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Wednesday, 4 October 2017

REVIEW: The Best Man at the Richmond Theatre

Gore Vidal’s 1960 Tony award nominated play The Best Man has been given a UK premiere by Bill Kenwright with an all star stellar cast of well known television drama actors and appears to be packing in audiences in its short south of England tour. Set is the hotel suites of two of the three candidates for nomination in the US presidential primaries it a well written and well acted production. Although the original play was a thinly veiled attack on the actual candidates for the 1960 Democratic convention and the votes chasing in the US electoral delegate system is alien to a British audience, the melodramatic structure works well to create an enjoyable and entertaining drama. The recent events in the US presidential elections between Clinton and Trump make this seem as relevant today as when it is set.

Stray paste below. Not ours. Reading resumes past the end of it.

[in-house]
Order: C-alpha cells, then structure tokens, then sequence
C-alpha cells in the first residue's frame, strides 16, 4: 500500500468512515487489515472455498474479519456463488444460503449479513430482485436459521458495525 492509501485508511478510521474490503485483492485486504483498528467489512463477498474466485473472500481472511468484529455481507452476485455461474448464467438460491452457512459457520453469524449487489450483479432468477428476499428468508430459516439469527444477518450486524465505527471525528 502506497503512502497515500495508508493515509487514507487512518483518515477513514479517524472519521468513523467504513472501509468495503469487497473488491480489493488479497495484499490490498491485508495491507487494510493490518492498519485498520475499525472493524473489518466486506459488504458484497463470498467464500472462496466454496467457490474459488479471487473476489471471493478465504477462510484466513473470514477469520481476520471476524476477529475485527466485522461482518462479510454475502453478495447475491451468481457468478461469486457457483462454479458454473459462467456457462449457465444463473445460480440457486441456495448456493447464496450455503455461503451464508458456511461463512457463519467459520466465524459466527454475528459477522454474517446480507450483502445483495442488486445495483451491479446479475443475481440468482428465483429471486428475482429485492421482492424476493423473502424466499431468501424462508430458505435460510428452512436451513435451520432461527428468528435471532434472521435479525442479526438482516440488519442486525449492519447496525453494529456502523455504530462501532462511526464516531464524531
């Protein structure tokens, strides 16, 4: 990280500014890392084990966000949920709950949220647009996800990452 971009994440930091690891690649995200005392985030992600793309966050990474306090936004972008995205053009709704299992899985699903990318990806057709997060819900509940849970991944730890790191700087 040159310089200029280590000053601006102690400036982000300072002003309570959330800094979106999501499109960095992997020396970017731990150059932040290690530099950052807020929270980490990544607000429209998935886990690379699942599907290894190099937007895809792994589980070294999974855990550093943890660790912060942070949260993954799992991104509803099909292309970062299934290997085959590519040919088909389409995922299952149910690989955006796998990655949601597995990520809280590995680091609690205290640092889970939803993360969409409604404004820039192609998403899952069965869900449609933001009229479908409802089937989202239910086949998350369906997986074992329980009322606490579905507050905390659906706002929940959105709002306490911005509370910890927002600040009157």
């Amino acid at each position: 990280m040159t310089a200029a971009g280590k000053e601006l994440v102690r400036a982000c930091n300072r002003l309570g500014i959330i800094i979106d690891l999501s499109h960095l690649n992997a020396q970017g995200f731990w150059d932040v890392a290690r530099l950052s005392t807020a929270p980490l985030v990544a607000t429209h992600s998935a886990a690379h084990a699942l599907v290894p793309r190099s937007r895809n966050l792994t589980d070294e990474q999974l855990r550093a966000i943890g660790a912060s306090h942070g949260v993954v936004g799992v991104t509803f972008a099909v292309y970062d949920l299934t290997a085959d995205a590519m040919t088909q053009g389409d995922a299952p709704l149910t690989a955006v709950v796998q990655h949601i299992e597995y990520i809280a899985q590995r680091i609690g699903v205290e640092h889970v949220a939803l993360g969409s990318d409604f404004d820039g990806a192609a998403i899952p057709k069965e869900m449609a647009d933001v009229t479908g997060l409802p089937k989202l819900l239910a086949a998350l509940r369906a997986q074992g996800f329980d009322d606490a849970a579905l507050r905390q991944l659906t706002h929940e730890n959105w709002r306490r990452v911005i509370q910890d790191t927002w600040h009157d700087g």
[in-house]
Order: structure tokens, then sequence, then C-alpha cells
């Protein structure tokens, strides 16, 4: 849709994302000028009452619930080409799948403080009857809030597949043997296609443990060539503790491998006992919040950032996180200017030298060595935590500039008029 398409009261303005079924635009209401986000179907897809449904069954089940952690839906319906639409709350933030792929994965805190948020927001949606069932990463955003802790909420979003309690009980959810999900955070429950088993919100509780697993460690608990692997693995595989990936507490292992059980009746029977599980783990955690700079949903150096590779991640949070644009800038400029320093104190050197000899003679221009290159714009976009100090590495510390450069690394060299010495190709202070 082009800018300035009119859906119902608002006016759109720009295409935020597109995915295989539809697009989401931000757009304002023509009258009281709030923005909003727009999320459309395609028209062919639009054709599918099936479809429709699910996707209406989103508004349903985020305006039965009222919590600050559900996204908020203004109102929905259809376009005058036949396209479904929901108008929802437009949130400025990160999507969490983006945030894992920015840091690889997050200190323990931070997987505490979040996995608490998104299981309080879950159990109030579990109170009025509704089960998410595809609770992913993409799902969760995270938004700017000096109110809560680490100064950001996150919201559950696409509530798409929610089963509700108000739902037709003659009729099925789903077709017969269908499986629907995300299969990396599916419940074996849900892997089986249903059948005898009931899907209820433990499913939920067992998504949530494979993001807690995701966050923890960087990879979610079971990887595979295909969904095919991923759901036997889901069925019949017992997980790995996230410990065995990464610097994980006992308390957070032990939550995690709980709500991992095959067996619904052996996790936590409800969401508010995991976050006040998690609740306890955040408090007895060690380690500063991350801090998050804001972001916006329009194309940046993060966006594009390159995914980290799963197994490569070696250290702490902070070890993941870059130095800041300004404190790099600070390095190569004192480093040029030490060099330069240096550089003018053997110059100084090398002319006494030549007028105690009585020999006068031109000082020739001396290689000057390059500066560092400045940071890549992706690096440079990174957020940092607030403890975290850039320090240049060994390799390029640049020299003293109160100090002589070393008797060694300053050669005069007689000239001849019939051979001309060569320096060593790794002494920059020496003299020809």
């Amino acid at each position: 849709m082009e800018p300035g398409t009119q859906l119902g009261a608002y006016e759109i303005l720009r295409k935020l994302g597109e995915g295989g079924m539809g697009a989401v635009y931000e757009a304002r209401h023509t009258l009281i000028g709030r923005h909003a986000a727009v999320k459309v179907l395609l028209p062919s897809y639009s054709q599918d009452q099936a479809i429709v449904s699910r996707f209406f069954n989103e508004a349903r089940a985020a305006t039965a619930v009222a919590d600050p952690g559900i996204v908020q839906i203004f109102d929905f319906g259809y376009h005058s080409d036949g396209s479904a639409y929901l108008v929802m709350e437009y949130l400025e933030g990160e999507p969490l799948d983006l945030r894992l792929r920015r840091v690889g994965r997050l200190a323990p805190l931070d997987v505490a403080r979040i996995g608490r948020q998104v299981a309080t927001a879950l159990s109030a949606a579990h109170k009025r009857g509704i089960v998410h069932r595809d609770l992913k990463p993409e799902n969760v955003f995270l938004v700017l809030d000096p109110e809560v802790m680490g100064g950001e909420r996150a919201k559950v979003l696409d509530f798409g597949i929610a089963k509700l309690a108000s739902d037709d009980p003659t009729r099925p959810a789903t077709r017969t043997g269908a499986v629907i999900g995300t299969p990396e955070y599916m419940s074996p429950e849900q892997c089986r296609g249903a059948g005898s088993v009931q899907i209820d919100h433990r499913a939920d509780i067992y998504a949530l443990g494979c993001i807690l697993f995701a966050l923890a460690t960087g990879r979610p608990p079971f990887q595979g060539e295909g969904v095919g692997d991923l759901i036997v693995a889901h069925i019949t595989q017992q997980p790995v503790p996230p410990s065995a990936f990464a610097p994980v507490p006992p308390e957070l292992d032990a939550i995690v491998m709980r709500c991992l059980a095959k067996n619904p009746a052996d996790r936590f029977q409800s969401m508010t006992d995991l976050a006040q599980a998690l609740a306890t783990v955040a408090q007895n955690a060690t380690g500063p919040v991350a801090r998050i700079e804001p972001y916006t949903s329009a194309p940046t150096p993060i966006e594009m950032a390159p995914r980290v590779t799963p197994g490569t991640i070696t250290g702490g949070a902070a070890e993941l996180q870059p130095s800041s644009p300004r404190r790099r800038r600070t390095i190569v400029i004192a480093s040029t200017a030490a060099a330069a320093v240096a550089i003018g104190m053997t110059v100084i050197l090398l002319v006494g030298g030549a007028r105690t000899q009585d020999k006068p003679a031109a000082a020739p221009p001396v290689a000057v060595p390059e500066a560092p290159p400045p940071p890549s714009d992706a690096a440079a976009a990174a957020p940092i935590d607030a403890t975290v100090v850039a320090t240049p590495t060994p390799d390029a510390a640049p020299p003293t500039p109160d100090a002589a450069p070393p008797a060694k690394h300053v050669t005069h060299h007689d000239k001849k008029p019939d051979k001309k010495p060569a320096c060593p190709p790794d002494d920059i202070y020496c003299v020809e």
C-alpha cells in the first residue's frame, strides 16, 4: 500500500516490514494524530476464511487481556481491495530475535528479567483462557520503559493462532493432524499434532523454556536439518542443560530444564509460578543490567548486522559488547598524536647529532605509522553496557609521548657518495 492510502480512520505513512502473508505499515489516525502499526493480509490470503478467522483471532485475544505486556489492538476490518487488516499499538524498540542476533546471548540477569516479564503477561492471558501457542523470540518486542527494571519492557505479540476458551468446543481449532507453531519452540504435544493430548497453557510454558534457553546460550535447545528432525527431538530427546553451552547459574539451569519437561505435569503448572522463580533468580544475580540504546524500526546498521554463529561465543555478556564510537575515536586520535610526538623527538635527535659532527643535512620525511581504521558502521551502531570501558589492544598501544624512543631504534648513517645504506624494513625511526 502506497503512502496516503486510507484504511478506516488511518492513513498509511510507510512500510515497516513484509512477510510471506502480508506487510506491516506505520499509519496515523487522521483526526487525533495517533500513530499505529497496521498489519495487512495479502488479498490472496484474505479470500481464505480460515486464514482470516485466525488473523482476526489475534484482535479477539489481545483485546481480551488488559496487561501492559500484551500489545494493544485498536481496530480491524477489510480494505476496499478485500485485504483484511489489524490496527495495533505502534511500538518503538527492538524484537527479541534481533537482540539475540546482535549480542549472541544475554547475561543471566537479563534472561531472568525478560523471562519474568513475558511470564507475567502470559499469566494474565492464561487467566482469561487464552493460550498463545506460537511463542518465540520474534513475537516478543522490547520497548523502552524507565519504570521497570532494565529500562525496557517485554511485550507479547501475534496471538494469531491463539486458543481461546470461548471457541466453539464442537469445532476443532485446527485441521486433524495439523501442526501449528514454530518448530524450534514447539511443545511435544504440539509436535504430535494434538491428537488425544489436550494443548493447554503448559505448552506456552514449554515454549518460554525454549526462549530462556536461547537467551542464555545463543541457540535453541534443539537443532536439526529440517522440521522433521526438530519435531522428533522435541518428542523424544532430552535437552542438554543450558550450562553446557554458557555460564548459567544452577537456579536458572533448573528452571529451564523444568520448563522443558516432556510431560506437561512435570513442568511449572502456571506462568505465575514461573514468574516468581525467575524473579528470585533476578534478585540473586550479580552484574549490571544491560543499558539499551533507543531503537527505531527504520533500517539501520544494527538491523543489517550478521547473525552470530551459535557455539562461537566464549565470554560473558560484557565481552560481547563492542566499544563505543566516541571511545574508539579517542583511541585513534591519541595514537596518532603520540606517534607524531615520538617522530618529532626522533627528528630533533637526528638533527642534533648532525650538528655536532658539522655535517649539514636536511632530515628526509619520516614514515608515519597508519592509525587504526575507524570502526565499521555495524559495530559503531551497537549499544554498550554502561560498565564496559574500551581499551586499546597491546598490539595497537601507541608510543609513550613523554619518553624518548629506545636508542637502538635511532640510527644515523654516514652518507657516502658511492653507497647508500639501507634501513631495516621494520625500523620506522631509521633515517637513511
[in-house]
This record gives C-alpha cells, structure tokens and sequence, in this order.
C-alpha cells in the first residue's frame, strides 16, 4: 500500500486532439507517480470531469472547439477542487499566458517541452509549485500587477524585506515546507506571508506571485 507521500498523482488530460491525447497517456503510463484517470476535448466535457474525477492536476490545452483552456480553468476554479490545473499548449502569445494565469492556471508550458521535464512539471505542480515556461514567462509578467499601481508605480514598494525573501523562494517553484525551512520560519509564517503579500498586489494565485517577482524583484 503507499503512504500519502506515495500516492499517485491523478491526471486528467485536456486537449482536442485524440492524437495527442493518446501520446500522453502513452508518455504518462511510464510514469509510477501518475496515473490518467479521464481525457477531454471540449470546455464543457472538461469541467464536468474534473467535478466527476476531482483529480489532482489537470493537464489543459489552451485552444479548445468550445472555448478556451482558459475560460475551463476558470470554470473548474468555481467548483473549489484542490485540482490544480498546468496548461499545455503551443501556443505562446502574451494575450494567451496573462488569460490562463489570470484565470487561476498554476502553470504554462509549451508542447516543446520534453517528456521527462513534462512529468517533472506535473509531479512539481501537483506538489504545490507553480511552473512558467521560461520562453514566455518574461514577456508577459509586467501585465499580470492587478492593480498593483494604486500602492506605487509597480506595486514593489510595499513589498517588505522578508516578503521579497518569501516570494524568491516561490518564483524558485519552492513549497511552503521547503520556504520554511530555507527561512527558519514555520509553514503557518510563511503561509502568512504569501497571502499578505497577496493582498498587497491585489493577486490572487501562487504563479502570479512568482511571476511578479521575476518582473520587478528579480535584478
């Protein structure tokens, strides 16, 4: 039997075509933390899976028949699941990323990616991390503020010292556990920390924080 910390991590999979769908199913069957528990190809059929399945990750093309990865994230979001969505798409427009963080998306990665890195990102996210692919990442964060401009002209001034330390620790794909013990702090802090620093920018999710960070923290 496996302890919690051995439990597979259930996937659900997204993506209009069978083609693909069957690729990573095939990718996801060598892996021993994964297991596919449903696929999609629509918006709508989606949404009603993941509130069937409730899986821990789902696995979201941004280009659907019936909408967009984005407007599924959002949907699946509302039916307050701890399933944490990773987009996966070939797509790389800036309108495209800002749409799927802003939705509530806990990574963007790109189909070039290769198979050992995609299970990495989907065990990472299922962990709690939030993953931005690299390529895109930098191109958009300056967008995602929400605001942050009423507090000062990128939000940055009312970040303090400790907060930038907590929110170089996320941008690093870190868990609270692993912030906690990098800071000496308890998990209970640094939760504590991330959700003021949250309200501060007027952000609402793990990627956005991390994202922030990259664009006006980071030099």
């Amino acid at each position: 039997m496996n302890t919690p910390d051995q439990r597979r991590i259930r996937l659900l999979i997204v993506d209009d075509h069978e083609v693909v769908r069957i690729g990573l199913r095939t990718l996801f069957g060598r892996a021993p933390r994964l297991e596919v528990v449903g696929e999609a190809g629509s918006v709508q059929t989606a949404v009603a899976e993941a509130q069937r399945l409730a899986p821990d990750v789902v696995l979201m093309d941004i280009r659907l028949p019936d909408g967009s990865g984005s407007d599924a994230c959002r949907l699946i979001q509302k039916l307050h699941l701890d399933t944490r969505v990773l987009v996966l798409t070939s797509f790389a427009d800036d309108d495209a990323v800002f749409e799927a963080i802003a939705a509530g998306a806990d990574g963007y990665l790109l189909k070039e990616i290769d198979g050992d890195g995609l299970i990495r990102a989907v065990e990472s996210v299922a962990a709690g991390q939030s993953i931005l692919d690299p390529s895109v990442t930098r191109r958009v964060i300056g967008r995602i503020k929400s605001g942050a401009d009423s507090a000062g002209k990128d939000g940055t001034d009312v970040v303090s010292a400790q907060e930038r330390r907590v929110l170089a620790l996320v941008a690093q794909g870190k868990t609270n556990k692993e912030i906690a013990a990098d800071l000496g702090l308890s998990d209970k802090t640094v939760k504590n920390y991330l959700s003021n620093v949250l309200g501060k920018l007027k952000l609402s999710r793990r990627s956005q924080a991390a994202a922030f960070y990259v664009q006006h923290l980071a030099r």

What makes this production buzz and enthral the audience is the central performances of the five main characters battling for the nomination, the two candidates, their wives and the “kingmaker” former President whose endorsement they all seek. Martin Shaw is majestic as Secretary William Russell, the candidate with principles and integrity but with dark secrets that you can feel just below the surface of his otherwise controlled poker faced and intelligent persona. When he is on stage with the wonderful Jack Shepherd, as the elder statesman and former president Hockstader, the drama is spell binding. Both are compelling watching and completely convincing. The rival candidate Jo Cantwell is played by the American Jeff Fahey. He is unscrupulous, conniving and unable to read people and we naturally dislike him although he does not present the image of Kennedy on whom he is based reflecting Vidal’s dislike of him.
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